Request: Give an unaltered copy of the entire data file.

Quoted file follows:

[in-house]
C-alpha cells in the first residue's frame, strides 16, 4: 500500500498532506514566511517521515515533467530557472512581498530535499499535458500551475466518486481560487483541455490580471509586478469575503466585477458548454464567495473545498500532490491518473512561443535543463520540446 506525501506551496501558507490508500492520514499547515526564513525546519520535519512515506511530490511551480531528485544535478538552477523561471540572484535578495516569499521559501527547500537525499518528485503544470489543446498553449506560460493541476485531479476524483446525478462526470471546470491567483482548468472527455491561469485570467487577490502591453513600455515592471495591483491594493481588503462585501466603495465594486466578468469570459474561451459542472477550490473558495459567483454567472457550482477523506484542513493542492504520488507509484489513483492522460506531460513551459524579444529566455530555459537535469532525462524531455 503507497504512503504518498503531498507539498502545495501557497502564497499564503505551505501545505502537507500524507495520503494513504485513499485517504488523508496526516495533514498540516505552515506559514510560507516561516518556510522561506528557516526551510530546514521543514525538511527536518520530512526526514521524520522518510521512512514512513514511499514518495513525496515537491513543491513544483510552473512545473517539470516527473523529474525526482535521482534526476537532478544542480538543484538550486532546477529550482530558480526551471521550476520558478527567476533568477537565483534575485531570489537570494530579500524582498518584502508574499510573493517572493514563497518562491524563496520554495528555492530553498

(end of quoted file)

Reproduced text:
[in-house]
C-alpha cells in the first residue's frame, strides 16, 4: 500500500498532506514566511517521515515533467530557472512581498530535499499535458500551475466518486481560487483541455490580471509586478469575503466585477458548454464567495473545498500532490491518473512561443535543463520540446 506525501506551496501558507490508500492520514499547515526564513525546519520535519512515506511530490511551480531528485544535478538552477523561471540572484535578495516569499521559501527547500537525499518528485503544470489543446498553449506560460493541476485531479476524483446525478462526470471546470491567483482548468472527455491561469485570467487577490502591453513600455515592471495591483491594493481588503462585501466603495465594486466578468469570459474561451459542472477550490473558495459567483454567472457550482477523506484542513493542492504520488507509484489513483492522460506531460513551459524579444529566455530555459537535469532525462524531455 503507497504512503504518498503531498507539498502545495501557497502564497499564503505551505501545505502537507500524507495520503494513504485513499485517504488523508496526516495533514498540516505552515506559514510560507516561516518556510522561506528557516526551510530546514521543514525538511527536518520530512526526514521524520522518510521512512514512513514511499514518495513525496515537491513543491513544483510552473512545473517539470516527473523529474525526482535521482534526476537532478544542480538543484538550486532546477529550482530558480526551471521550476520558478527567476533568477537565483534575485531570489537570494530579500524582498518584502508574499510573493517572493514563497518562491524563496520554495528555492530553498